|Expert Panel on Detection Evaluation and Treatment of High Blood Cholesterol in Adults, JAMA: 285: 2486-2497, 2001|
Adapted from Using Insulin © 2003
What Causes Type 2
People over 40 who are sedentary and overweight, especially with excess weight around the middle, are the most likely to develop Type 2 diabetes. People who have a family history of Type 2 diabetes and those with a Hispanic, Black, Native American, or Asian background are more likely to develop Type 2 when excess weight is gained.
People with Type 2 diabetes produce insulin but because of insulin resistance, the insulin does not work well. Over several years of having the disease, they gradually stop producing insulin. Some 85 to 90 percent of all diabetes is Type 2. Treatments for insulin resistance Type 2 diabetes revolves around varied combinations of diet, exercise, medications, or insulin. Insulin resistance is best treated with weight loss, a healthy diet, and exercise.
Therapy for Type 2 diabetes individuals a wide range of medications that can enhance insulin production, reduce the liver’s production of glucose, sensitize the cells to insulin, and slow the digestion of carbohydrates to minimize the rise of blood sugars after meals. Because insulin production gradually fails in Type 2 diabetes, insulin can become necessary as part of the treatment plan.
Why Apple Figures Are Unhealthy
Apples may be good for you, but an apple figure filled out with excess weight in the middle isn’t. The apple figure is almost universal in Type 2 diabetes and is occasionally encountered in adults with Type 1 diabetes. This cardiovascular risk for heart disease goes up two and a half times for men with diabetes and an apple figure. The risk rises eightfold for women with diabetes and this shape. Men and women with the apple figure share the same high risk for heart disease.
Before you blame your parents, realize that very controllable lifestyle factors are the cause of excess fat deposits in the middle. These factors include the use of alcohol (especially beer), smoking, stress, lack of exercise, gaining more than normal weight, eating fewer than three meals a day, and a diet high in fat or simple sugars.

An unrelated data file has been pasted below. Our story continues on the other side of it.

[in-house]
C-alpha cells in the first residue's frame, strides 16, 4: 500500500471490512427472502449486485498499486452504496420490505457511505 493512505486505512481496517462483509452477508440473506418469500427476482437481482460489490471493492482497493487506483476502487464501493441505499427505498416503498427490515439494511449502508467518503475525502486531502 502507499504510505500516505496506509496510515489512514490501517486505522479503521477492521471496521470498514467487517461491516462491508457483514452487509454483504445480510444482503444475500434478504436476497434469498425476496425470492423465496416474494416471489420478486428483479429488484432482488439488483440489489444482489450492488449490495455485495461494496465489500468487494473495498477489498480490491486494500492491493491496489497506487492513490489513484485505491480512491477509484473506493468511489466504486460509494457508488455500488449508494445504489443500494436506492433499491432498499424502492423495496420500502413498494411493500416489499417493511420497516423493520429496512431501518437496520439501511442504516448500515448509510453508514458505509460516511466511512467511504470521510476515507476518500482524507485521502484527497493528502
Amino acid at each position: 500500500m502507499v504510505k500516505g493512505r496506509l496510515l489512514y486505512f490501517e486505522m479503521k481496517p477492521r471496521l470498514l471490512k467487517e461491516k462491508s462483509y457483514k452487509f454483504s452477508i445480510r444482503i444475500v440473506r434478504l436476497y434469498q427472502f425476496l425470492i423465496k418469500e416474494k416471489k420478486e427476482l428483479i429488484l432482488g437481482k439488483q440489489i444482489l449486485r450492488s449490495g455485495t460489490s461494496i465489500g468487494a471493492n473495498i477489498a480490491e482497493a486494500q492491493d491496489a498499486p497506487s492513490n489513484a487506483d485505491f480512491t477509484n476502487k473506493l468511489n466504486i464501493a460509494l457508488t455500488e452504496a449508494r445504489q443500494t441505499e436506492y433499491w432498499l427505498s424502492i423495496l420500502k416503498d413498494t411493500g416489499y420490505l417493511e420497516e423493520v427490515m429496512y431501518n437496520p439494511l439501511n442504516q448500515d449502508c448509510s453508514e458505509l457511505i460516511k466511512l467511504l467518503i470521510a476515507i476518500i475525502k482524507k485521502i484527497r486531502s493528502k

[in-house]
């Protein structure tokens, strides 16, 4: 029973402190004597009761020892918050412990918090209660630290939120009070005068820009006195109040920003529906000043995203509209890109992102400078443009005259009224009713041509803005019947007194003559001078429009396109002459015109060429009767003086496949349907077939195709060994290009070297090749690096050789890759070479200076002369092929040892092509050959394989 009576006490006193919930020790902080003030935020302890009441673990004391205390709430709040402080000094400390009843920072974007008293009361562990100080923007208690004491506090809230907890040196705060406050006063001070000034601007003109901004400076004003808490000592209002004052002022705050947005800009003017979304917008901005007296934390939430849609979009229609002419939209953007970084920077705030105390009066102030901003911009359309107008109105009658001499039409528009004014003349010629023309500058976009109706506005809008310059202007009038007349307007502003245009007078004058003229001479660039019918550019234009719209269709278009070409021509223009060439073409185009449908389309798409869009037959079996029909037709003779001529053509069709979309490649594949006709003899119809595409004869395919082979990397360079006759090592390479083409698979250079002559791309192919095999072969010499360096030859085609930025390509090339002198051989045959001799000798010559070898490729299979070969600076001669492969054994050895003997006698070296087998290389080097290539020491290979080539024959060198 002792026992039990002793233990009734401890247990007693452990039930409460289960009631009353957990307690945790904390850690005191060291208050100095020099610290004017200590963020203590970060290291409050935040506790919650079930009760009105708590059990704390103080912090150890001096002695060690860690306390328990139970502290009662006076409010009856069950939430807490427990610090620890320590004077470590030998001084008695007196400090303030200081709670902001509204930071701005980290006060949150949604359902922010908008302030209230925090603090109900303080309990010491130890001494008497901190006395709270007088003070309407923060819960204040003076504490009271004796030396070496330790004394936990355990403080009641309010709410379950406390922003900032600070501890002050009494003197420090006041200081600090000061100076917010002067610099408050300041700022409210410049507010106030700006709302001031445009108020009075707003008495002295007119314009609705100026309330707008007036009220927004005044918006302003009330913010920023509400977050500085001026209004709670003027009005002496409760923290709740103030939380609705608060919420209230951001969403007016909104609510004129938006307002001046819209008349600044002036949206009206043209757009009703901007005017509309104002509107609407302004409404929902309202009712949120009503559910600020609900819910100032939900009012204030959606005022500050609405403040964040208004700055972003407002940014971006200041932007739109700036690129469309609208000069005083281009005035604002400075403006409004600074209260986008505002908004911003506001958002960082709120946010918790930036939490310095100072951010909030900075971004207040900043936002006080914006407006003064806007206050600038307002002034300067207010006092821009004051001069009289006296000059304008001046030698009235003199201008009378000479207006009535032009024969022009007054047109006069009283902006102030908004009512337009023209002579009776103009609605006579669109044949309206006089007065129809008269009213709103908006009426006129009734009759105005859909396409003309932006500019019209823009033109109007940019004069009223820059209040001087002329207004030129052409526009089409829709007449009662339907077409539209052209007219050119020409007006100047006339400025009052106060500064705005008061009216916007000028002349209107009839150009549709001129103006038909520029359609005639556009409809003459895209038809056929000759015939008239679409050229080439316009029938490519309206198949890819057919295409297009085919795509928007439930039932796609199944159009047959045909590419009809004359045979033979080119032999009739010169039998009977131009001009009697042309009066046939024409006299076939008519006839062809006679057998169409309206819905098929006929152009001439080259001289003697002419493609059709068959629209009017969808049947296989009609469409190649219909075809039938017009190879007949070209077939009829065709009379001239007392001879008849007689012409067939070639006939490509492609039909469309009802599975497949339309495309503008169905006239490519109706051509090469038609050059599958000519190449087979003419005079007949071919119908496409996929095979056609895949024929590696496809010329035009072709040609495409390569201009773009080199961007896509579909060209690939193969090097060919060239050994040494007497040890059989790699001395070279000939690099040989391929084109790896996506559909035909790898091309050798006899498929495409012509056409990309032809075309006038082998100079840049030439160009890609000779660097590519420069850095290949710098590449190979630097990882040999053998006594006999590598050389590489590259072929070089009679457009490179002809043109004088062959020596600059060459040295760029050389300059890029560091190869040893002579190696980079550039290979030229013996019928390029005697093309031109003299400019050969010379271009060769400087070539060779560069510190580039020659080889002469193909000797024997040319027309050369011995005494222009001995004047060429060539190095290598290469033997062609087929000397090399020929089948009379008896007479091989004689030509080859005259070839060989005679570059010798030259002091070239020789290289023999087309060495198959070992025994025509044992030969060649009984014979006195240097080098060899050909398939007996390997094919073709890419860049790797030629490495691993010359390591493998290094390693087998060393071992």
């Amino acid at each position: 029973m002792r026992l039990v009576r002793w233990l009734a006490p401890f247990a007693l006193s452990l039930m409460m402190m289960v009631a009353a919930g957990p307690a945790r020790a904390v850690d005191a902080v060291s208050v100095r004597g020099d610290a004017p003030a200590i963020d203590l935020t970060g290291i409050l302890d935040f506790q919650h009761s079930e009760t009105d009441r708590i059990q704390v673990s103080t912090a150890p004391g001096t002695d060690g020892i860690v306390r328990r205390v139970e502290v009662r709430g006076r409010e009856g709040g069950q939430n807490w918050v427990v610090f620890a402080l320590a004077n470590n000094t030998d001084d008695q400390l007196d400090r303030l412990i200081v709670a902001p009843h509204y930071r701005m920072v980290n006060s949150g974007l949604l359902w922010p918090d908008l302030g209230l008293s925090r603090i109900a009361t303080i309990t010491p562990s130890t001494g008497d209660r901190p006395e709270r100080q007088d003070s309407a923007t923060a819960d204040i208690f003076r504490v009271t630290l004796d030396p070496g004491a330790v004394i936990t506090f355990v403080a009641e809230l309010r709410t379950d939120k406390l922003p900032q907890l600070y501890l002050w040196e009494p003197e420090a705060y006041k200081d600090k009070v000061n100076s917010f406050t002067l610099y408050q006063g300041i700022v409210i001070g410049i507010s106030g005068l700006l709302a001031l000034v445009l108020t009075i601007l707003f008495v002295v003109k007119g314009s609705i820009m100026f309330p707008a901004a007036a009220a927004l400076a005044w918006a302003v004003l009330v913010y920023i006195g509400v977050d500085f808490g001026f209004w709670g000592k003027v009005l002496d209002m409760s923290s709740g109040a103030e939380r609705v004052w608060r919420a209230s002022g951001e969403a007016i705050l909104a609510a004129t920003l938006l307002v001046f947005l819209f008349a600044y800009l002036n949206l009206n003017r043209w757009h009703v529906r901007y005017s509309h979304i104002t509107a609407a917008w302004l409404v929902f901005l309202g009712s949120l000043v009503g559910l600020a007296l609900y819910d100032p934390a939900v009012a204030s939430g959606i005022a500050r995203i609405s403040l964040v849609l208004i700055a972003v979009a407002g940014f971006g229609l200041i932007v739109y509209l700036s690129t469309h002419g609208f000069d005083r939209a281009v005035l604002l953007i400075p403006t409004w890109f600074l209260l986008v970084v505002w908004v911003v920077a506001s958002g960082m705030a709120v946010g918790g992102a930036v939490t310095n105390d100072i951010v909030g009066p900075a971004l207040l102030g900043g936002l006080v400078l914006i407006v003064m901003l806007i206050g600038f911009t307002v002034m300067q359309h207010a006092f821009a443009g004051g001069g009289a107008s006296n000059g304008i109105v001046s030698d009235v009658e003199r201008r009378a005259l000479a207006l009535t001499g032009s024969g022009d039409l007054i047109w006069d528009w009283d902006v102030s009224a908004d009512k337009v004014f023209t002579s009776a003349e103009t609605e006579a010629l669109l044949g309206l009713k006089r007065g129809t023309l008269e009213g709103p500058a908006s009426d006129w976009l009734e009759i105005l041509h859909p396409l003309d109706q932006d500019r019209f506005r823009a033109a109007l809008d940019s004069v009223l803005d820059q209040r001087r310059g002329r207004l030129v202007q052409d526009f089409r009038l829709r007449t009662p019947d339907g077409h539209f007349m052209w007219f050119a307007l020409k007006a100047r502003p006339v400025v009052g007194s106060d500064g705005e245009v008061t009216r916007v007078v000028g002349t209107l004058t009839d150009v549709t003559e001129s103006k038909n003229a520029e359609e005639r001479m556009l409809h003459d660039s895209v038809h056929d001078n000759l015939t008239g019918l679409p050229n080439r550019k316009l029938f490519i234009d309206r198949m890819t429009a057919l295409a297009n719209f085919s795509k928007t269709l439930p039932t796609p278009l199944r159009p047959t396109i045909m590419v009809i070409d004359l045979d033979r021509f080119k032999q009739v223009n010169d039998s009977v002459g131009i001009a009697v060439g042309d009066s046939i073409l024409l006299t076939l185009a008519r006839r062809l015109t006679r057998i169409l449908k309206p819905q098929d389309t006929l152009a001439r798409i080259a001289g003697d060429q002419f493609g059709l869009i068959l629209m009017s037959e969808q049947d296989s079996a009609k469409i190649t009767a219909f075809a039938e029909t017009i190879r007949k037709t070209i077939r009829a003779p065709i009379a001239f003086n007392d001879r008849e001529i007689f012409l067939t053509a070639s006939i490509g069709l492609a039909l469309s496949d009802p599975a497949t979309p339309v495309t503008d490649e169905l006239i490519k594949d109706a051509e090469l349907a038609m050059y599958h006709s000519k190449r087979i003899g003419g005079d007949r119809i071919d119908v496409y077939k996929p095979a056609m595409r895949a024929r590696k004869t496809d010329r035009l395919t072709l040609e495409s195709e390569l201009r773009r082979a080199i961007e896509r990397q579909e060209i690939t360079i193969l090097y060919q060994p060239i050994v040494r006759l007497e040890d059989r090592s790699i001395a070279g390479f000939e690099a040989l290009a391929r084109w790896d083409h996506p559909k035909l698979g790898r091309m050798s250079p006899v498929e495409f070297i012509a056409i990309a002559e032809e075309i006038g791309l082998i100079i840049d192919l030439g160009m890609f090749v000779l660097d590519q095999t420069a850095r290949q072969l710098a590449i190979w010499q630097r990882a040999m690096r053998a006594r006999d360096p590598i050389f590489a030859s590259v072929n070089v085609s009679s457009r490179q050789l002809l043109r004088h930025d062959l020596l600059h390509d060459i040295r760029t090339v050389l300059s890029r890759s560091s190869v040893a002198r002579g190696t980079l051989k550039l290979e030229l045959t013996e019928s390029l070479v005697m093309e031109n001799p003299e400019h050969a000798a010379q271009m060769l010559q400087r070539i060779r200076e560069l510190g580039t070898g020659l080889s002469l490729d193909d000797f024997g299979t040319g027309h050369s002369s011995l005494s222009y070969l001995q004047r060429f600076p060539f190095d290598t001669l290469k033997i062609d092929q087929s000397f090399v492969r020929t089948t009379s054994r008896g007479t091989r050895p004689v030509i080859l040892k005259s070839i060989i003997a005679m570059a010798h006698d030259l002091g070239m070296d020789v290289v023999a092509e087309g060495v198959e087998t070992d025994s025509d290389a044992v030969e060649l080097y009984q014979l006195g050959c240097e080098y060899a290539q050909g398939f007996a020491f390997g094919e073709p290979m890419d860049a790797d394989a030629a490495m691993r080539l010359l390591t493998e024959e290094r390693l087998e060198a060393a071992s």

Fat located within the abdomen can be thought of as “fast” fat. Fat cells in this location are able to release fat into the bloodstream much faster than fat cells located elsewhere. For instance, fat begins to be released from the abdomen three to four hours after the last meal compared to many more hours for fat cells in other areas of the body. This easy release was designed to provide rapid access to fuel for exertion needed for hunting and fleeing from danger. But with today’s sedentary lifestyle, the abdominal buildup of fat shows up as higher triglyceride (TG) and free fatty acid levels. The excess fat in the abdomen turns out to be a major cause of insulin resistance.
Excess heart risks accompany an apple figure in the form of higher triglyceride levels, lower HDL (protective cholesterol), higher blood pressure, Type 2 diabetes, and kidney disease. Often there is a family history of high blood pressure, heart disease, diabetes, and cholesterol problems.
Do You Have An Apple Figure?
To find out if you have an apple figure, use a tape measure to measure around your waist an inch above your navel. Next measure your hips at their widest point. Then divide your waist measurement by your hip measurement.
Ratios above 0.8 for women or above 1.0 for men suggest an unhealthy accumulation of fat in the middle. If you’ve got an apple figure, you can do the following to improve insulin sensitivity and to prevent health problems:
- Eat fewer calories and less fat
- Eat less at each meal and leave food on your plate
- Eat small amounts of food more often
- Keep blood sugars normal before breakfast and 2 hours after meals
- Drink little or no alcohol
- Exercise regularly
- Don’t smoke
- Reduce stress through lifestyle changes and stress management techniques